My birthday is coming up and Teena made sure my name hit the Rock scoreboard. Thanks, Honey!

The Toronto Rock Cheerleaders came out to put on a show.

More action.

More cheerleaders

 More Iggy

I finally managed to capture a goal in this game. Unfortunately it was against the Rock. Toronto goaltender Nike Rose (Rosie!) was sensational and only let in 7 all night. Oh, yes, he also scored an empty net goal, his second of the season!

So how good is he this season? He averages only 9.64 goals against per game. The next best in the league averages is almost a goal more at 10.44 per game. Astounding!

The Rock led 10-4 at the end of the third quarter and finished with a 13-7 victory. The game was never close. As usual, they circle the arena to thank the fans.

Tim and Gillian raise the Rock banner to salute the team.

The Rock have four games left in the season and only one of them is a home game. Yes, Teena and I will be there cheering them on.

Friday, 24 March 2017

Andy's Belgium Tripel

My neighbour, Andy, was at it again. He is a home brewer and in the past has given me a stout  and an IPA to try. Both were delicious! This time he came up with a Belgium Tripel.

So what is a Belgium Tripel? According to Craft

Complex, sometimes mild spicy flavor characterizes this style. Yeast-driven complexity is common. Tripels are often on the higher end of the ABV spectrum, yet are approachable to many different palates. These beers are commonly bottle-conditioned and finish dry. Tripels are similar to Belgian-style golden strong ales, but are generally darker and have a more noticeable malt sweetness.

So how is this one?

Andy's Tripel poured golden, maybe light amber in colour. It was a lighter colour than I had expected. This ale was bottle conditioned, meaning some yeast was left in the bottle so the beer could ferment further as it ages, and poured with a generous white head. It is interesting that I sensed white wine in the aroma.

I had expected a heavy, funky tasting ale but was surprised that the flavours were not overpowering. Again, like in the aroma, white wine seems to come through when I sip. It tastes clean and fresh, with some funk in the finish.

This is a very well balanced and delicious ale. I quite enjoyed it.

Hey Andy! When you brew your next batch, don't forget about me!

Wednesday, 22 March 2017

Book Review - Old Man's War

A friend of mine from work read Old Man's War, and really enjoyed it. Knowing that I like science fiction, he gave it to me to read. 

The good news is that humanity finally made it into interstellar space. The bad news is that planets fit to live on are scarce-- and alien races willing to fight us for them are common. So: we fight. To defend Earth, and to stake our own claim to planetary real estate. Far from Earth, the war has been going on for decades: brutal, bloody, unyielding. 

Earth itself is a backwater. The bulk of humanity's resources are in the hands of the Colonial Defense Force. Everybody knows that when you reach retirement age, you can join the CDF. They don't want young people; they want people who carry the knowledge and skills of decades of living. You'll be taken off Earth and never allowed to return. You'll serve two years at the front. And if you survive, you'll be given a generous homestead stake of your own, on one of our hard-won colony planets.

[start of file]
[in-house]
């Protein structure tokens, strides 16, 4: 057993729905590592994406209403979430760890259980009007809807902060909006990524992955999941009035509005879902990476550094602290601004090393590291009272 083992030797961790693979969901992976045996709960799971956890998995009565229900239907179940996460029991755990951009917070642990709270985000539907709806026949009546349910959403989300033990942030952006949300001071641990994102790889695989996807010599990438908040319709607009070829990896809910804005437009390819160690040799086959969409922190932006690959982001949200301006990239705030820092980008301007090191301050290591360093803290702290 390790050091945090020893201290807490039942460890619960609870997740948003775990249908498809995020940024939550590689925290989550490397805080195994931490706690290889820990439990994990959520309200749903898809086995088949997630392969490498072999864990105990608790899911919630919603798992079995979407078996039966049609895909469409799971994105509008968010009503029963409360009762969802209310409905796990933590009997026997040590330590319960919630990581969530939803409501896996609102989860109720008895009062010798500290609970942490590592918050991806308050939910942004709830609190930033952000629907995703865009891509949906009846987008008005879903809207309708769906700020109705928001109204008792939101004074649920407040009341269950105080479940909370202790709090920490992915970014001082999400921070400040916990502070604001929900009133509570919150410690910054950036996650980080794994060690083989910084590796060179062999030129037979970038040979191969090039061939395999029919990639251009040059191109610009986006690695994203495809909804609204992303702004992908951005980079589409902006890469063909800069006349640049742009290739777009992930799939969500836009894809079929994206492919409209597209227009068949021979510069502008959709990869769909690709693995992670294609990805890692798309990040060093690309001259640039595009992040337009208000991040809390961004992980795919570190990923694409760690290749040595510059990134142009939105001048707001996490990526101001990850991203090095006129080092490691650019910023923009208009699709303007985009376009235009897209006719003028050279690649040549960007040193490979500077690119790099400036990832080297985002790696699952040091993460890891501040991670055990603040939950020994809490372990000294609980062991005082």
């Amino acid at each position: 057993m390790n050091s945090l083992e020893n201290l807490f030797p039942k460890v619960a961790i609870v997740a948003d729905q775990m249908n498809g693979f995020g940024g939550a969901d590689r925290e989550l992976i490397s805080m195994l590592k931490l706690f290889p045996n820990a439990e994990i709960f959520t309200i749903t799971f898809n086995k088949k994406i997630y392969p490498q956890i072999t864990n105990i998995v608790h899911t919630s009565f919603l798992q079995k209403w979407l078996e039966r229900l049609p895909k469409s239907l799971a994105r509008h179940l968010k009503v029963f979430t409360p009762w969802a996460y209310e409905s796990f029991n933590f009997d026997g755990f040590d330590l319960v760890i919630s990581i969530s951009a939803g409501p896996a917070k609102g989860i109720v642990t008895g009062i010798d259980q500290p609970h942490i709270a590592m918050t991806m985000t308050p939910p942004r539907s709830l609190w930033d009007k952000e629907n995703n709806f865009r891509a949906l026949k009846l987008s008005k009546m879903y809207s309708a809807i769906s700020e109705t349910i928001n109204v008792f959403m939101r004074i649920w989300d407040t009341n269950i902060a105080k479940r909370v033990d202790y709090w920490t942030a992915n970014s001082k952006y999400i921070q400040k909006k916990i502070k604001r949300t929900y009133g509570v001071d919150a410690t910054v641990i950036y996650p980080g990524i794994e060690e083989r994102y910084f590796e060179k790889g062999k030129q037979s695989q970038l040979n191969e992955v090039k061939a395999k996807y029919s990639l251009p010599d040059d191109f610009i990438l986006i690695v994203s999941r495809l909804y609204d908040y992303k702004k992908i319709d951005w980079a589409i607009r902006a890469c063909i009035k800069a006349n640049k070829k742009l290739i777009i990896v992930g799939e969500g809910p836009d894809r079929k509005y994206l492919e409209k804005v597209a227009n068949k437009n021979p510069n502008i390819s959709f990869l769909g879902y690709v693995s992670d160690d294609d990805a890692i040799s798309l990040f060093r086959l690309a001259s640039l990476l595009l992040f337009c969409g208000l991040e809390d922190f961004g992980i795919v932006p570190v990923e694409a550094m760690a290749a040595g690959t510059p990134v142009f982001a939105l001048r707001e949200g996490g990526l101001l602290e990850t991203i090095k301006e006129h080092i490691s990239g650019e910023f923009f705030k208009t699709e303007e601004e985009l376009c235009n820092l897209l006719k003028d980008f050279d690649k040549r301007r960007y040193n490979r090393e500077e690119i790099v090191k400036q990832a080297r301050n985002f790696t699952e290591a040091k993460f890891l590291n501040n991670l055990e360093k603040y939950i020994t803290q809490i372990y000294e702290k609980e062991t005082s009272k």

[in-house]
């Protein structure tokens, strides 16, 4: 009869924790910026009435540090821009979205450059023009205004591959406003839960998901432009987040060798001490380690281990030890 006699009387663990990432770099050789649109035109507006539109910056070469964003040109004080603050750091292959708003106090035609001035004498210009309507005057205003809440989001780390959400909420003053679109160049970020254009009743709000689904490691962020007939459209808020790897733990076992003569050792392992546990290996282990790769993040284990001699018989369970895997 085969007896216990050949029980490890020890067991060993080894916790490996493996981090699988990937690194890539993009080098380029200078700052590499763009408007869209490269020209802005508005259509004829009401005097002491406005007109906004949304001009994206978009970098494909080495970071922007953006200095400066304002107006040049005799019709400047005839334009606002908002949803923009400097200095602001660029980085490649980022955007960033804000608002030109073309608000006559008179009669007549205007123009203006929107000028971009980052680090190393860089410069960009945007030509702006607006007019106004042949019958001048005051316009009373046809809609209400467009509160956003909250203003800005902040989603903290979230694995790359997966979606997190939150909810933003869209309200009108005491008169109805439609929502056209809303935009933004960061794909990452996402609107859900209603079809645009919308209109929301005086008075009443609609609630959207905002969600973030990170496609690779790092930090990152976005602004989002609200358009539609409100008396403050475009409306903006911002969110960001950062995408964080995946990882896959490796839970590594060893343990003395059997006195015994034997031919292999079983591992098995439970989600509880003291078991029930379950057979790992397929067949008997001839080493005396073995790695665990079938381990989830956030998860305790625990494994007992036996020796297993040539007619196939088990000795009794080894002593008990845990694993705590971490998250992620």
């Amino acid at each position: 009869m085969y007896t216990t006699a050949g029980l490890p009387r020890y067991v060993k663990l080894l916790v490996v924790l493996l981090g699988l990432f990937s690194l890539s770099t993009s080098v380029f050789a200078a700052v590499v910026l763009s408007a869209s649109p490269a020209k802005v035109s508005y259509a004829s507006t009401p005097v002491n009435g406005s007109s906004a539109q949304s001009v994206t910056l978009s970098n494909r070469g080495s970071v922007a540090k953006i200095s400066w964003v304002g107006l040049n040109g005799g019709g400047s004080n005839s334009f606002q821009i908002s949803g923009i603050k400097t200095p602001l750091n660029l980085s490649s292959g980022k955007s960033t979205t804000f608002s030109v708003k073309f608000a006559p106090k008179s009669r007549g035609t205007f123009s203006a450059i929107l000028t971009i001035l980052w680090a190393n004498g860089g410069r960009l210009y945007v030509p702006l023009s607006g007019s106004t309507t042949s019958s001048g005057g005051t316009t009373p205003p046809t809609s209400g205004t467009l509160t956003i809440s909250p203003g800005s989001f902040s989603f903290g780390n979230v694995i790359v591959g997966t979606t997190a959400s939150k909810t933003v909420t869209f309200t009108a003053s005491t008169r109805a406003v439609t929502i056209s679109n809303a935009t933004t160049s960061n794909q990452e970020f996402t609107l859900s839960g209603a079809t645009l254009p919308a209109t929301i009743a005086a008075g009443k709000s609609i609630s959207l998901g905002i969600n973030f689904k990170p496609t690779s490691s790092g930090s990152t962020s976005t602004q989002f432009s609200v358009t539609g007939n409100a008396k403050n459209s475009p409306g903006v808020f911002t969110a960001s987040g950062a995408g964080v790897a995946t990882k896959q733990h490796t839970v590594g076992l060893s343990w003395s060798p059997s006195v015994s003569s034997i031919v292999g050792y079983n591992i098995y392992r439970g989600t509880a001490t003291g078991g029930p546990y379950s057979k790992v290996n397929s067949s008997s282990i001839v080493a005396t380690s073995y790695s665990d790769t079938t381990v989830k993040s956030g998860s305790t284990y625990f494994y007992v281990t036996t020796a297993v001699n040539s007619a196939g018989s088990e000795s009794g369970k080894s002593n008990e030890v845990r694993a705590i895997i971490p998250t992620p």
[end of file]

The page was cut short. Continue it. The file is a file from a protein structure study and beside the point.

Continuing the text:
John Perry is taking that deal. He has only the vaguest idea what to expect. Because the actual fight, light-years from home, is far, far harder than he can imagine--and what he will become is far stranger.

First paragraphs of a book are supposed to hook the reader. Here is the first line from Old Man's War"I did two things on my seventy-firth birthday. I visited my wife's grave. Then I joined the army."

That grabbed me and from that point on I had a hard time putting the book down.

The story is told in first person by John Perry, is well thought-out and extremely imaginative. Although the story does start a little slow, it was still interesting to read and was needed to show how the CDF turns old people into warriors.  There are twists and turns throughout.

This is the first part of what looks to be an ongoing series. So far, there are six more books in the series after this one, all of which I plan to read in the future as I am curious as to just how mankind's future will end up for John Perry.

Tuesday, 21 March 2017

Signing Author Autographed Books for Indigospirit in Royal Bank Plaza

Hey, look what is sitting in the main display of non-fiction books at the Indigospirit Royal Bank Plaza. Yes, that's my book, Defending the Inland Shores, from Bookland Press right up beside Mike Myers.

The store has many clients with an interest in Canadian history so one of the managers, Natalia, ordered a few of my books and asked me to come in and sign them so their customers would be able to purchase autographed copies.

I gladly said, "Yes" and was there today to sign them.

I never knew signing my own name would take so much concentration!

Here are Natalia and I posing with an autographed copy by the entrance.

I enjoyed the experience and thank Natalia and Indigo for having a place for Defending the Inland Shores on their shelves.

Monday, 20 March 2017

My March 2017 Canada Craft Club Delivery

Every month I some fun mail comes to our door from Canada Post which is my Canada Craft Club delivery. I have been receiving this for some time, a present from my fabulous wife, Teena.

Our packs are delivered in discreet packaging (so no one swipes your brews) and prices include shipping. You can trust that every single beer has been hand-selected for your pack by Canada Craft Club’s experienced tasters and experts, some of whom sit on tasting panels in prestigious worldwide brewing competitions. What this really means is that we tasted, tested and rated every single beer before giving them our stingy stamp of approval for our treasured members. We try to shake it up for you, and fill your pack with beers you might not have had or can’t get anywhere else.

Each month I receive two 650 ml or 750 ml bottles from breweries, most of which I had never heard of. This month both bottles (650 ml) came from the U.S.

I received a Ninkasi Believer Double Red Ale from Ninkasi Brewing of Eugene, OR, and a Mikkeller Hop Geek Geek Breakfast Black IPA from Mikkeller Brewing located in San Diego, CA.

Beer for breakfast. Hmmmm. I don't think Teena would let me go for it but I bet it's going to be good no matter what time of day I have it.